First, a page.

The Warriors chalked up two wins in a season over Manly for just the second time in 2020. They hung on for a gutsy 26-22 victory at a sodden Brookvale Oval in Round 13 after having two players sin-binned in the second half – their first win over the Sea Eagles in Australia since 2009.
Finishing the club’s late-season revival in style, the Warriors reeled in Manly to prevail 40-28 in an entertaining final-round affair in Gosford with fill-in centre Adam Keighran bagging a hat-trick.
But Daly Cherry-Evans yet again thwarted the Warriors in their early-2021 encounter. The 0-4 Sea Eagles chalked up their first win of the season courtesy of a last-second DCE field goal.
In one of the most error-ridden, unwatchable games in years, Kodi Nikorima and Wayde Egan had absolute shockers for the Warriors.
THEY PLAYED FOR BOTH CLUBS
Phil Blake: A freakishly-talented try-machine, Blake was a teenaged halfback star for Manly in the early-1980s but never fully realised his potential. After a brief renaissance at Souths, the versatile livewire endured underwhelming stints with Norths, Canberra and St George, but finished his career with a memorable stay as a foundation Warrior. He scored the club’s first-ever try from fullback and crossed for four tries in its maiden win, finishing a 268-game career with 138 touchdowns.
Gene Ngamu: Ngamu was groomed as Cliff Lyons’ long-term five-eighth successor at Manly, but following nine games in 1992-93 (and a New Zealand Test debut in the latter season) he was dumped after signing with the Warriors for their debut season. A veteran of 22 Tests for the Kiwis, Ngamu scored 283 points in 81 games for Auckland – including a club record 28 against North Queensland in 1996.
Matthew Ridge: Young All Blacks star Ridge was lured to Manly in 1990 by Kiwi coach Graham Lowe. One of the most successful converts of all time, the courageous, combative and skilful Ridge established himself as one of the best fullbacks of the 1990s and one of the greatest goal-kickers the game had ever seen. The Super League signee won a grand final with the Sea Eagles in 1996 before belatedly joining the Warriors. But his stint in Auckland was mired in injury and suspension, playing just 37 games in three seasons. However, the 25-Test veteran set a new Kiwis record of 168 points, adding to his tally of 1,331 points in 159 first grade games.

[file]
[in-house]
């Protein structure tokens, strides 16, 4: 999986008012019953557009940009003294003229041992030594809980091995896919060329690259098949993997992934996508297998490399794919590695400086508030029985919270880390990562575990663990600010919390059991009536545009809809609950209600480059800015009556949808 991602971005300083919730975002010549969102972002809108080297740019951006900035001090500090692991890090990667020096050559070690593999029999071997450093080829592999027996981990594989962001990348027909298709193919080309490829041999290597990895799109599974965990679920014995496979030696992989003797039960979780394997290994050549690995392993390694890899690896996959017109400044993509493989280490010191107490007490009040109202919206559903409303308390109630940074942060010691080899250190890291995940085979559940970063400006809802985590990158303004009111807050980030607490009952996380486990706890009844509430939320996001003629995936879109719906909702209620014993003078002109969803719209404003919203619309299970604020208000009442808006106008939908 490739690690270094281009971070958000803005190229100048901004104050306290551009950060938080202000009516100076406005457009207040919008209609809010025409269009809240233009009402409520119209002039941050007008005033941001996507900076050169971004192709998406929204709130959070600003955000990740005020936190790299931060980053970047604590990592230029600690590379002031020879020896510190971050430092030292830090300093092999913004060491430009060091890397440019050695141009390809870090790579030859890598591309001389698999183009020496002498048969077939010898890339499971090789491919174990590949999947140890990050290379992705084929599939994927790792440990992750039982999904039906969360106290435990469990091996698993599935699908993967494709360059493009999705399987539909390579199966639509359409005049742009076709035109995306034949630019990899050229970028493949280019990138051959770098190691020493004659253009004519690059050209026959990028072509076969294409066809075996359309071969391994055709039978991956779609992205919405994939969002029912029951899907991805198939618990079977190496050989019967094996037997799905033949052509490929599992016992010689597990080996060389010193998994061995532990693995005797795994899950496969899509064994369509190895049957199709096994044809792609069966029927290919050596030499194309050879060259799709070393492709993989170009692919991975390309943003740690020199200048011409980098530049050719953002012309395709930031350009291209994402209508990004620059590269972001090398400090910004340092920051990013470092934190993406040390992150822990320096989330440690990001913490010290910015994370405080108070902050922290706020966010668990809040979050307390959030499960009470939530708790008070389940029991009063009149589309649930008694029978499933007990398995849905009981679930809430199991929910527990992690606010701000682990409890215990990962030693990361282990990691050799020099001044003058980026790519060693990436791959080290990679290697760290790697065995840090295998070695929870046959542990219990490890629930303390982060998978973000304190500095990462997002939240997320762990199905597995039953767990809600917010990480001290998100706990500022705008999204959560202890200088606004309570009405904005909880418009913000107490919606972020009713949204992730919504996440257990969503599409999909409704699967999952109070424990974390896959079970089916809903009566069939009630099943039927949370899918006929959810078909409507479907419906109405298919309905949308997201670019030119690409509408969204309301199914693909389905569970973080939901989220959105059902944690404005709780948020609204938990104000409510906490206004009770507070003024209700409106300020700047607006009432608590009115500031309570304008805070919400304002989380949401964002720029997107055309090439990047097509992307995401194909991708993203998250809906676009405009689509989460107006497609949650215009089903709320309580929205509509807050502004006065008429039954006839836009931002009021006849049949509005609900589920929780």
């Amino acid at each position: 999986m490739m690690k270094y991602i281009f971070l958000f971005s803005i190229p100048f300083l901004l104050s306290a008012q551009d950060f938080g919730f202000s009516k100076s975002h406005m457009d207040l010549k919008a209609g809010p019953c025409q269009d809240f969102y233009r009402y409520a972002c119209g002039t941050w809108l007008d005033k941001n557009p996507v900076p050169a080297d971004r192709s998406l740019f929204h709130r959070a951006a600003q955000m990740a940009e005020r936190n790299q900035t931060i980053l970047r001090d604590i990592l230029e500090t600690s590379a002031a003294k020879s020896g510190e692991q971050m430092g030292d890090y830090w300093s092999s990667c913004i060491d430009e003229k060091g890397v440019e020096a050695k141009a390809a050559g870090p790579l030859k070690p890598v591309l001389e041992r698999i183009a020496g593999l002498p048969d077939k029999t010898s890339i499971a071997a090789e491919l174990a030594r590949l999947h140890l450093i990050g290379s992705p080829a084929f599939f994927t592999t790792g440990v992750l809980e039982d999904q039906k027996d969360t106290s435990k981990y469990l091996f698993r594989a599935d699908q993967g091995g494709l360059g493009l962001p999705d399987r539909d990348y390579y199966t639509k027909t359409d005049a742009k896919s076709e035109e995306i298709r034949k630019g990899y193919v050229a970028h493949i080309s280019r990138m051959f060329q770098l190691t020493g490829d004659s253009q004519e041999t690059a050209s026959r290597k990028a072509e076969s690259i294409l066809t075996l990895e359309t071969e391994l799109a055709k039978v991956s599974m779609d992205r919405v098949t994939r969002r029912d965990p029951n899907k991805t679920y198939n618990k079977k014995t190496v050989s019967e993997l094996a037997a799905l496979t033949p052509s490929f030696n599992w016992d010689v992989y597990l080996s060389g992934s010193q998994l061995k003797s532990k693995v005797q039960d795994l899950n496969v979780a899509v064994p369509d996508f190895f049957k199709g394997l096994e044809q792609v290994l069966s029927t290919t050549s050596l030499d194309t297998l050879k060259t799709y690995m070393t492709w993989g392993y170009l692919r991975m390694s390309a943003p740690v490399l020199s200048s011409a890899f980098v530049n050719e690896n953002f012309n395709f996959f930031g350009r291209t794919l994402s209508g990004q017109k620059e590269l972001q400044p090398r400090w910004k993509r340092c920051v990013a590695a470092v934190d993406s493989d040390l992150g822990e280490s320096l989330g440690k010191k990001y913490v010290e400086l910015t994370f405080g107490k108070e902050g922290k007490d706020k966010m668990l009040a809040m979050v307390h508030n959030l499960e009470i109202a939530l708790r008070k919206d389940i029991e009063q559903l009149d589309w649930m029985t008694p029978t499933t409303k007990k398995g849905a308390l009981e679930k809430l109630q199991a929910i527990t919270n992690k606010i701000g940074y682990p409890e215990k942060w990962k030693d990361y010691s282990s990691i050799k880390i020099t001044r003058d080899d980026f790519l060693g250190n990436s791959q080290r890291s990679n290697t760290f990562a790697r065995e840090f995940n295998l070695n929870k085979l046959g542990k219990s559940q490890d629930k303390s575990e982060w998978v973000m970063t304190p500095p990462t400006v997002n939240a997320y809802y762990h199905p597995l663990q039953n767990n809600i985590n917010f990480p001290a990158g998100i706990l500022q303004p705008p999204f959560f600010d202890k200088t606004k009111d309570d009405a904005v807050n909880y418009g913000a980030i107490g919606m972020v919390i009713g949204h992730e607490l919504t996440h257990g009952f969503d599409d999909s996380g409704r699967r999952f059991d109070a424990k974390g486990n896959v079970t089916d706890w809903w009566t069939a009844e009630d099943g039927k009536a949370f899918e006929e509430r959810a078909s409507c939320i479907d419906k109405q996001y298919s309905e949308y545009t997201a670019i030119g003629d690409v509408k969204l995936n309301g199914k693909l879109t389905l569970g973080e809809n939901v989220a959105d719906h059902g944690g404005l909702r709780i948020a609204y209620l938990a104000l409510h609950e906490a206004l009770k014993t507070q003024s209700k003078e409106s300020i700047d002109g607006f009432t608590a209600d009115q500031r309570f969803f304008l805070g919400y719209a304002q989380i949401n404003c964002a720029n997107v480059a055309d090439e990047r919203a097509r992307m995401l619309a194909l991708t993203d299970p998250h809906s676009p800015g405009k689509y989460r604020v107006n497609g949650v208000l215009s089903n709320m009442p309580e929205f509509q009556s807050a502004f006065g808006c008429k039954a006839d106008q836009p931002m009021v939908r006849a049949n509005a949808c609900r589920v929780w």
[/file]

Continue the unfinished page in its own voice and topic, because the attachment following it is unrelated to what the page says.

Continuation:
Kevin Iro: A teenaged Test star for New Zealand, blockbusting three-quarter Iro carved out an impressive maiden professional stint at Wigan before reuniting with coach Graham Lowe at Manly, where he scored nine tries in 24 games in 1991-92. After stints with Leeds and Hunter Mariners, Iro showed flashes of brilliance during his brief 1998 stay with the Auckland Warriors, playing 16 NRL games.
Ivan Cleary: An outstanding fullback/centre, Cleary was also one of the game’s ace goalkickers. Following strong stints with Manly – scoring 132 points in 15 games in 1992-93 – and Norths, he spent three seasons with the Roosters (1996-99) and broke the all-time season pointscoring record with 284 points in ’98. Cleary was an outstanding buy for the Warriors after an injury-plagued initial 2000 season, scoring a club record 242 points in ’02. He retired after their grand final loss to the Roosters that year with a total of 1,363 points in 186 first-grade games to his credit. After a successful grounding as a coach in the Roosters’ lower grades, Cleary took over the Warriors’ NRL post in 2006, taking the club to the 2011 Grand Final before being poached by Penrith. Surprisingly axed by the Panthers at the end of his fourth season in charge, Cleary took over at Wests Tigers midway through 2017.